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Review: The Boston Ballet's "The Nutcracker"

Daniella Cuencas ’16 / Emertainment Monthly Staff

A still shot from the Boston Ballet’s “The Nutcracker.” Photo provided by The Boston Ballet.

The Boston Ballet’s new version of The Nutcracker could be described in one word, magical. From the beginning to end there was not one scene in which the entire audience was not captivated by the beautiful dancing, scenery, and music.

The dancers were a beautiful mix of young and old much like the audience present, and the story that these talented performers told was one that could be enjoyed by all ages. One of the main characters Clara, was wonderfully embodied by Eliza French. She was well chosen and danced the part with a hundred and ten percent worth of enthusiasm. The rest of the cast including the Sugar Plum Fairy and the Nutcracker Prince all performed with the grace and presence of what they represented. Yury Yanowsky, the Nutcracker Prince, as well as Mathew Pope, the Bear, and Artjom Maksakov, Mouse King, all performed with cumbersome costumes on and still managed to keep their dancing top notch. Seeing the large teddy bear come on stage to perform tumbles and rolls with the precision of a professional dancer was almost comical, but the end product was surprisingly impressive.

Something almost as amazing as the dancing was the scenery, the sets were elaborate and well detailed throughout the performance. The set that struck me the most was when the true story of the Nutcracker Prince came to life as the curtains closed, a sort of focus, to show the tree suddenly magnified. Watching this scene develop, it felt as if we were also toy sized. Another interesting set was the Nutcracker Prince kingdom. The throne room had an elaborate fresco painted above it that featured the cast. This fresco can also be seen in the playbill and involves an interactive game with the show.

Of course, what is ballet without the tutus and glittering costumes? The most exquisite part of the show was seeing the costumes. The variance, colors, and extreme detail given to this portion of the show were not disappointing. My favorite costume was the Sugar Plum Fairy costume. This leotard and tutu had glitter, sparkles, and the most perfect shade of pink. Watching Lorna Feijóo dance in this costume was like watching spun sugar come to life and perform a duet with the Nutcracker Prince. One other costume also held my eye; the children’s costumes ranging from mouse, to sheep, to the pages were adorable. Another thing thing I noticed was how unique Clara’s costume was in comparison to the other children. She was placed in costumes that held true to that of a child. Instead of placing her in an elaborate dress, she was in a simple nightgown that showed a modern take on the period she was from. Honestly, all of the costumes were amazing. From the snowflakes costumes to the costumes that are apart of the celebration for Clara, all were a perfect part of the contemporary performance that this show seemed to be about.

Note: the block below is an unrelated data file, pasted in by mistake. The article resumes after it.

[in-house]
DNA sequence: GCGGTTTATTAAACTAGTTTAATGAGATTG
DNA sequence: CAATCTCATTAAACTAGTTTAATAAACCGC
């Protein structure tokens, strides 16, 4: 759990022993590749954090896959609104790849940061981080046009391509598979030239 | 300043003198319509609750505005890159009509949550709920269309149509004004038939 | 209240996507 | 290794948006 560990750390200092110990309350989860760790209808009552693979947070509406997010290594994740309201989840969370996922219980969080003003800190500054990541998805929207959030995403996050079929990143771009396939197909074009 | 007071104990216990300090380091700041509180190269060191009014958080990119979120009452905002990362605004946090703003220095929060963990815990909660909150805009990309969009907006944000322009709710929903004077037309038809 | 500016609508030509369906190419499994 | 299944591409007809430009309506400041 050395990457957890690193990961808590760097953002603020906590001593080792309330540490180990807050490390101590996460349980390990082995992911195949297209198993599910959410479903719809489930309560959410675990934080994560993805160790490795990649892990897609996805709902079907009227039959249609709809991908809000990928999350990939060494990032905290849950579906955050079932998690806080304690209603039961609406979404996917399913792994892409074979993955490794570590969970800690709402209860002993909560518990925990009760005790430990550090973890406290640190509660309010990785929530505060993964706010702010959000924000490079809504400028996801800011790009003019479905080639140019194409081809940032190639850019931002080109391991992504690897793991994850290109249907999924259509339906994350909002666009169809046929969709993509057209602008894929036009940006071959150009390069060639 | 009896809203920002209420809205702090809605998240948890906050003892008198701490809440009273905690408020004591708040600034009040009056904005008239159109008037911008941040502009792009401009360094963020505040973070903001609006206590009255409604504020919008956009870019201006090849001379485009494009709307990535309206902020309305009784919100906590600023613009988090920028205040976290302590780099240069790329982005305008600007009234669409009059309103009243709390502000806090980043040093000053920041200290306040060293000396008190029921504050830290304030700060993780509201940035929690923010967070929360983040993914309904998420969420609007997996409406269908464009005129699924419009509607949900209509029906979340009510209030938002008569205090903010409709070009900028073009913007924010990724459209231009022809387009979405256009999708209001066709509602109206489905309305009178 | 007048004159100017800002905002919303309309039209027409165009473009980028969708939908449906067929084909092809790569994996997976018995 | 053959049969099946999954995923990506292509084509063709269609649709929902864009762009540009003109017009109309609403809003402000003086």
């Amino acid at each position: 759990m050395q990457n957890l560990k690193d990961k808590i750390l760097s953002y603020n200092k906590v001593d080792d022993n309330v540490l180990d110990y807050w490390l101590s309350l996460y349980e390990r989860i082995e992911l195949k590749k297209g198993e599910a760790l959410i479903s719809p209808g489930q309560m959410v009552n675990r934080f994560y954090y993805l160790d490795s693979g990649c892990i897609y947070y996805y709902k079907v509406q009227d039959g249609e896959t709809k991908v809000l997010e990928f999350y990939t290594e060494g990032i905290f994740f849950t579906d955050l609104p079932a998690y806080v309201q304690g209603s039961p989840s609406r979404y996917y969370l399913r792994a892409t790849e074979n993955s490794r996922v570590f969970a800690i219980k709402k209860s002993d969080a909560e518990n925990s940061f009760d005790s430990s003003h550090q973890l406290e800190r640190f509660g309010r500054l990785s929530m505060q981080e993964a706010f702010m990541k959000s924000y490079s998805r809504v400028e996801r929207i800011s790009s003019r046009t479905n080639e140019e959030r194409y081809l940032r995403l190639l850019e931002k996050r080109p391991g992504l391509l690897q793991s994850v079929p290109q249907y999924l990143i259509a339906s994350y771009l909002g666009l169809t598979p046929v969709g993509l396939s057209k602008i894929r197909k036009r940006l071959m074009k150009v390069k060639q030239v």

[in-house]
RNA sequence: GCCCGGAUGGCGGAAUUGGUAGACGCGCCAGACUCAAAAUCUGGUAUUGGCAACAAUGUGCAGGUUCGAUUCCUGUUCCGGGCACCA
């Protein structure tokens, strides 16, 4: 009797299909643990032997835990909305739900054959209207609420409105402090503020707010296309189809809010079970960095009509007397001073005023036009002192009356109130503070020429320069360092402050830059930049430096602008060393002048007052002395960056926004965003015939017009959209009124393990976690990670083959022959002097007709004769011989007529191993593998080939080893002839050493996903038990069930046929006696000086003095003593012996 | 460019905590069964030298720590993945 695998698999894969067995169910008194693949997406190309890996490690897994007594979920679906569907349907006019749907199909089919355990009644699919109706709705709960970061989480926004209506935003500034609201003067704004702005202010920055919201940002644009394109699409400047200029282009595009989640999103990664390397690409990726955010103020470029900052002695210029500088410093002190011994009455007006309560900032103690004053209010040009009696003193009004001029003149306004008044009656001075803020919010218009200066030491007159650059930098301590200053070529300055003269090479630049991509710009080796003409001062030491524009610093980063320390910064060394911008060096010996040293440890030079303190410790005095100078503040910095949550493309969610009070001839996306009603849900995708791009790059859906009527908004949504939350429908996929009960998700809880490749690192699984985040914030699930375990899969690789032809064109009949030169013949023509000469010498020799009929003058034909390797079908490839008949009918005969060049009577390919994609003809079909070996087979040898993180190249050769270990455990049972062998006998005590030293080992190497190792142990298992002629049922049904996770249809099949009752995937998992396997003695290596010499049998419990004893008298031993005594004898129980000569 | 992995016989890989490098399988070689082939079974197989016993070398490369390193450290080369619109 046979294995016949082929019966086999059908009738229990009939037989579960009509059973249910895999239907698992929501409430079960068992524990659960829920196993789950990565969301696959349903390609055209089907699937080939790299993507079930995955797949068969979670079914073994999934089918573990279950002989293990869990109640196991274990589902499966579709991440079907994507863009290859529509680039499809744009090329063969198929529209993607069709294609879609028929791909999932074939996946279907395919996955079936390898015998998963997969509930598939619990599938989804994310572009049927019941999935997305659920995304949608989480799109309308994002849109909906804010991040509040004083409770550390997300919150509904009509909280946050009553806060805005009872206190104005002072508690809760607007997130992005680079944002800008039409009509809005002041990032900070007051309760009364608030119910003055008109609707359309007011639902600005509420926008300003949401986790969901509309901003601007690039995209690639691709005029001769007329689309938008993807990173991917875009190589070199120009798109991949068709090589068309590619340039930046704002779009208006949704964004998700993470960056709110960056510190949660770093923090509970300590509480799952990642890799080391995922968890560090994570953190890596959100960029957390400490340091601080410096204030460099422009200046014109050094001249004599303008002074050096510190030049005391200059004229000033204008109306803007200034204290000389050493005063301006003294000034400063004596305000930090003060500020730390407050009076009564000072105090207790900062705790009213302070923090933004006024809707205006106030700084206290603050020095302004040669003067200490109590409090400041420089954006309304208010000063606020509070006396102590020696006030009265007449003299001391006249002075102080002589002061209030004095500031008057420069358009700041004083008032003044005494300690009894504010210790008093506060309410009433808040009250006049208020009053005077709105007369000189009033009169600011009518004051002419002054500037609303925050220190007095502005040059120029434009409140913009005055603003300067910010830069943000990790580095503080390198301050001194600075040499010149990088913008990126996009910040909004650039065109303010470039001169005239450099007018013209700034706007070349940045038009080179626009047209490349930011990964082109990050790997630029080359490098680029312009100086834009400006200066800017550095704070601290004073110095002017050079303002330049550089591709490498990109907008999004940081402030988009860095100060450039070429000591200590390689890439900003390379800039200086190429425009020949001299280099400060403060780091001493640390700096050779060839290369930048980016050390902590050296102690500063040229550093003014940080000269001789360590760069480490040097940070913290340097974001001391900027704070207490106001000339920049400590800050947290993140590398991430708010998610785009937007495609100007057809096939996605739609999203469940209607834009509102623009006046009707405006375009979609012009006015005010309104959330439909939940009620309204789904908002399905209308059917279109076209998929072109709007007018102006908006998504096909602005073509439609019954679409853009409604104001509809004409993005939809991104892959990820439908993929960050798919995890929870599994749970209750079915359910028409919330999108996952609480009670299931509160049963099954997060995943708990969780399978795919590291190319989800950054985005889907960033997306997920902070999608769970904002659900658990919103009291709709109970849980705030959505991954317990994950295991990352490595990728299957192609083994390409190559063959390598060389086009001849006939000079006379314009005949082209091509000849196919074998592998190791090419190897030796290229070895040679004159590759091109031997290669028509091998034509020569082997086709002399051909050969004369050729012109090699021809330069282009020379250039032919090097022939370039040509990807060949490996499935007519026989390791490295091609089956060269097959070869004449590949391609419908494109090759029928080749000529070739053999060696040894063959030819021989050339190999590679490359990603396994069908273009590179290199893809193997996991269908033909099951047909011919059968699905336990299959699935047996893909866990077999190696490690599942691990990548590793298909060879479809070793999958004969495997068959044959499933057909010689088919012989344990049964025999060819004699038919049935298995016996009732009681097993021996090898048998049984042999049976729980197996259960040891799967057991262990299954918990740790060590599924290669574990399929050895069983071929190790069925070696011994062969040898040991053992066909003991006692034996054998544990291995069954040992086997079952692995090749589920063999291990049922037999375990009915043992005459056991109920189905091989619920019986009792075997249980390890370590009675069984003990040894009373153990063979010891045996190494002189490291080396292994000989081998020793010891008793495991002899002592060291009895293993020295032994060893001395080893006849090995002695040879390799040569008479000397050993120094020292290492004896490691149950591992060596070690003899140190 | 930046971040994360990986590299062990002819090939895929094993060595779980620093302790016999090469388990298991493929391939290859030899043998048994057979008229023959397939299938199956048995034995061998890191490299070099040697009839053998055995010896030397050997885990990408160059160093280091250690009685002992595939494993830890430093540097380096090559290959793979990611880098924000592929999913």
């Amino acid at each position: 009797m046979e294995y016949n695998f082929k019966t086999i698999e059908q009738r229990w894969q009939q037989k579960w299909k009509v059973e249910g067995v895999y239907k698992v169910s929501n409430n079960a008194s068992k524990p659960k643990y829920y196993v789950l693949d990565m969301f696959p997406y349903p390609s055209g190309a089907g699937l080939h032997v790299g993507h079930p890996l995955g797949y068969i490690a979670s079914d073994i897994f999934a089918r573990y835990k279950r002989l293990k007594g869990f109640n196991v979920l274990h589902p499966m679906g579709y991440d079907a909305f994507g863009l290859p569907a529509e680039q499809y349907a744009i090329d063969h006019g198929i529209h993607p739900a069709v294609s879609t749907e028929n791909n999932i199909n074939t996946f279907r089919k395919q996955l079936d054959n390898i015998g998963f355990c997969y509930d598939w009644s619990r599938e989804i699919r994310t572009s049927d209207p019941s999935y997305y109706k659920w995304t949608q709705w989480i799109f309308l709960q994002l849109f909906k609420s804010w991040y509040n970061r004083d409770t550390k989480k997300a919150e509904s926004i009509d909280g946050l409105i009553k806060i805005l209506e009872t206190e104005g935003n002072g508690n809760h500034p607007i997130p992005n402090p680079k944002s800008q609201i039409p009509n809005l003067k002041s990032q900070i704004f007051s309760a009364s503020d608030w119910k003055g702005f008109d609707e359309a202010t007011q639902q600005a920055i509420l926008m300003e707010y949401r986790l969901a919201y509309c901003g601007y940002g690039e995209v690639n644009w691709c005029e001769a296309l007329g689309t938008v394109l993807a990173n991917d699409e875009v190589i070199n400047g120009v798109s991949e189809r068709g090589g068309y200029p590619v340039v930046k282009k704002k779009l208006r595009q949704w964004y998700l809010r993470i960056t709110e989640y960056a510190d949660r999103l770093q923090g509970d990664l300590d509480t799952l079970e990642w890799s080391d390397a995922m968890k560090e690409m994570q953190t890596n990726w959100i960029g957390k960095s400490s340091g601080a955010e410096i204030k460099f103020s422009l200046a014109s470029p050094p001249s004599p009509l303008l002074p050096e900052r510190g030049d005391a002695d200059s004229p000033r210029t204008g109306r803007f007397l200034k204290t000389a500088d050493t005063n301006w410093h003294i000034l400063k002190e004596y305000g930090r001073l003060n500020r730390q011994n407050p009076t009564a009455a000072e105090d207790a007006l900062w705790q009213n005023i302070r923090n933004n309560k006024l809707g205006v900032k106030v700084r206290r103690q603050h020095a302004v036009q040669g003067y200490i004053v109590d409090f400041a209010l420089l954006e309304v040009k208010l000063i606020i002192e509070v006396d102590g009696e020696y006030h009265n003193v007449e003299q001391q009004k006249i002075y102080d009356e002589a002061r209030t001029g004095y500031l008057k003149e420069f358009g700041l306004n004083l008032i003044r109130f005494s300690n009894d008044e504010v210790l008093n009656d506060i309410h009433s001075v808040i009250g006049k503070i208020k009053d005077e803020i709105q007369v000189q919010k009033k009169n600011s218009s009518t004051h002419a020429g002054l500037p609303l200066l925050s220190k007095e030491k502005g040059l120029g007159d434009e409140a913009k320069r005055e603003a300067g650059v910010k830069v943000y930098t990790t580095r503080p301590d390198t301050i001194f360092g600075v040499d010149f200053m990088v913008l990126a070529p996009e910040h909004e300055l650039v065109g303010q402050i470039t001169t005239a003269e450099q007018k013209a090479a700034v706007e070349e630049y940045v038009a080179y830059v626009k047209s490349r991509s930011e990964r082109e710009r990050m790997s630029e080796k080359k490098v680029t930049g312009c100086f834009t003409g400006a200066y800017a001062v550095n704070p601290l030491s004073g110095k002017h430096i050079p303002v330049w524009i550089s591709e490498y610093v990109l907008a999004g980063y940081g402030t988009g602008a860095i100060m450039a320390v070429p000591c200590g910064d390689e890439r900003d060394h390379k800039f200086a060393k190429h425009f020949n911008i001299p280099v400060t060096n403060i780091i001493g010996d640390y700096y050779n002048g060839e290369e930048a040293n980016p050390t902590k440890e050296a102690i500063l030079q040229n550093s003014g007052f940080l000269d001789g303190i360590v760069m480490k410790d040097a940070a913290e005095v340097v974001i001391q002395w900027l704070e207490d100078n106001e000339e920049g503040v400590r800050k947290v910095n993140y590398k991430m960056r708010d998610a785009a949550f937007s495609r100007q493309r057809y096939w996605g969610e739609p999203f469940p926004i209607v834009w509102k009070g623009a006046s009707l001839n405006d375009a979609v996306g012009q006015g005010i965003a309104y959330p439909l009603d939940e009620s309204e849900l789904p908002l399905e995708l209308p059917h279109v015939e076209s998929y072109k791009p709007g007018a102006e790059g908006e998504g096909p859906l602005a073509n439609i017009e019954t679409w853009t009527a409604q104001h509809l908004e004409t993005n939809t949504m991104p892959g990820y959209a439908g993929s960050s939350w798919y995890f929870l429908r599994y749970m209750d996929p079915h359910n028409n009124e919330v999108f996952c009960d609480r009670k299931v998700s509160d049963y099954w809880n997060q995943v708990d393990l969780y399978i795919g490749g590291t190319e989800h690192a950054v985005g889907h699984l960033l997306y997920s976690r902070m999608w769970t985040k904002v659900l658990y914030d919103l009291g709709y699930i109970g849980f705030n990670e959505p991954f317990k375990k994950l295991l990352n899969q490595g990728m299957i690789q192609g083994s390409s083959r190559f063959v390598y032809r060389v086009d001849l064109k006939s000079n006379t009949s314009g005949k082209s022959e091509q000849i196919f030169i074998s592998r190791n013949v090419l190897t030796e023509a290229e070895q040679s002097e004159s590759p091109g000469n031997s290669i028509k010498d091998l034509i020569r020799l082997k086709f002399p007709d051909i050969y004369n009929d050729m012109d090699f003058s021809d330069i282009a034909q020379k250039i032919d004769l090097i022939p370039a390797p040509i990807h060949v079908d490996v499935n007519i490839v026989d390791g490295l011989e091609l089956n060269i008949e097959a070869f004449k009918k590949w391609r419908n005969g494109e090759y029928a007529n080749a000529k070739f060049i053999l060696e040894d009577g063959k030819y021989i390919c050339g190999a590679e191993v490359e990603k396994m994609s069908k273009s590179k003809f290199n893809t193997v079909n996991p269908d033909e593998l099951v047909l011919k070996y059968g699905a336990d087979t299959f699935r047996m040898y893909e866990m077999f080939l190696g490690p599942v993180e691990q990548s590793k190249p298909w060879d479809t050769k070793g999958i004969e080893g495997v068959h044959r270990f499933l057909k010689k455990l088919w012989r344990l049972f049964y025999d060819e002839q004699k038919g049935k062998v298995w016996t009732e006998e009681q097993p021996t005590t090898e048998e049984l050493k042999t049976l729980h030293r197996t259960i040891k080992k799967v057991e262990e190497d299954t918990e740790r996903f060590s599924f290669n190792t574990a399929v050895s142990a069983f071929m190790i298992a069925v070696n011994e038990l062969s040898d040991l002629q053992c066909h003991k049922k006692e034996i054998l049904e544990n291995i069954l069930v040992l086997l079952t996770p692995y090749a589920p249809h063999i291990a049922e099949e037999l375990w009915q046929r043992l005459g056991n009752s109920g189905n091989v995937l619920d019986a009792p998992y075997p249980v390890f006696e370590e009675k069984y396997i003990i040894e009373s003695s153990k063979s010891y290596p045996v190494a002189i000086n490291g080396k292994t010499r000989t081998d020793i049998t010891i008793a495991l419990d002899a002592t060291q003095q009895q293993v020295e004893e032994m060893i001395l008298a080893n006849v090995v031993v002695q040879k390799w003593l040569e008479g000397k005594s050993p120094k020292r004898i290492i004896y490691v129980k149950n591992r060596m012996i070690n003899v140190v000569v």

Overall I would suggest this show to anyone and everyone who would like to experience true magic. The combination of lighting, set design, and dancing all helped to make viewing this version of The Nutcracker a memorable experience.

For more information on the show, to find showtimes and/or purchase tickets, please visit http://boxoffice.bostonballet.org/storefront/c2013NUTCRACKER-p0.html.

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